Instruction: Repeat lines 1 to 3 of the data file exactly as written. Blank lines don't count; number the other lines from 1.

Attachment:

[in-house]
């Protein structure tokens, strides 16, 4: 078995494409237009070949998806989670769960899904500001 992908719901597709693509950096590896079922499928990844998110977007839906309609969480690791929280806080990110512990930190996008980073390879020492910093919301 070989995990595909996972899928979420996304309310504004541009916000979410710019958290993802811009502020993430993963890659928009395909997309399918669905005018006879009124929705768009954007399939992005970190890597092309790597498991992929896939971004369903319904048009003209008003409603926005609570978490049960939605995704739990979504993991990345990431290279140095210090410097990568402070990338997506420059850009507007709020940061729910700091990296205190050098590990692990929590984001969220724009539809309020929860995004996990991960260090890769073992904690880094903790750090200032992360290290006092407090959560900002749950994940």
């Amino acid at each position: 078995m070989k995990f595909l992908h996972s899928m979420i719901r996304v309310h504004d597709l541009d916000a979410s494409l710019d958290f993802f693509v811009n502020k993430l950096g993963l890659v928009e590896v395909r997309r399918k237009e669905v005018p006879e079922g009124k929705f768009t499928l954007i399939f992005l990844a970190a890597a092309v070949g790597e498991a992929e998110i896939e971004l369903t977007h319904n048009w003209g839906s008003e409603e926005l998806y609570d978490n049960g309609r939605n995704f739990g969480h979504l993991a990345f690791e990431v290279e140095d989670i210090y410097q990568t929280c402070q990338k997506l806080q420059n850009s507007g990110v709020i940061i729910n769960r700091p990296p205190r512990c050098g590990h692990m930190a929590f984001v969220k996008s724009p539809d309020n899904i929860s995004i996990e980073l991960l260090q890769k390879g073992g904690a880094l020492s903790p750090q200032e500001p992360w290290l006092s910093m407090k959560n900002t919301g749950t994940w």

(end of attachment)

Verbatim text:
[in-house]
């Protein structure tokens, strides 16, 4: 078995494409237009070949998806989670769960899904500001 992908719901597709693509950096590896079922499928990844998110977007839906309609969480690791929280806080990110512990930190996008980073390879020492910093919301 070989995990595909996972899928979420996304309310504004541009916000979410710019958290993802811009502020993430993963890659928009395909997309399918669905005018006879009124929705768009954007399939992005970190890597092309790597498991992929896939971004369903319904048009003209008003409603926005609570978490049960939605995704739990979504993991990345990431290279140095210090410097990568402070990338997506420059850009507007709020940061729910700091990296205190050098590990692990929590984001969220724009539809309020929860995004996990991960260090890769073992904690880094903790750090200032992360290290006092407090959560900002749950994940």
């Amino acid at each position: 078995m070989k995990f595909l992908h996972s899928m979420i719901r996304v309310h504004d597709l541009d916000a979410s494409l710019d958290f993802f693509v811009n502020k993430l950096g993963l890659v928009e590896v395909r997309r399918k237009e669905v005018p006879e079922g009124k929705f768009t499928l954007i399939f992005l990844a970190a890597a092309v070949g790597e498991a992929e998110i896939e971004l369903t977007h319904n048009w003209g839906s008003e409603e926005l998806y609570d978490n049960g309609r939605n995704f739990g969480h979504l993991a990345f690791e990431v290279e140095d989670i210090y410097q990568t929280c402070q990338k997506l806080q420059n850009s507007g990110v709020i940061i729910n769960r700091p990296p205190r512990c050098g590990h692990m930190a929590f984001v969220k996008s724009p539809d309020n899904i929860s995004i996990e980073l991960l260090q890769k390879g073992g904690a880094l020492s903790p750090q200032e500001p992360w290290l006092s910093m407090k959560n900002t919301g749950t994940w």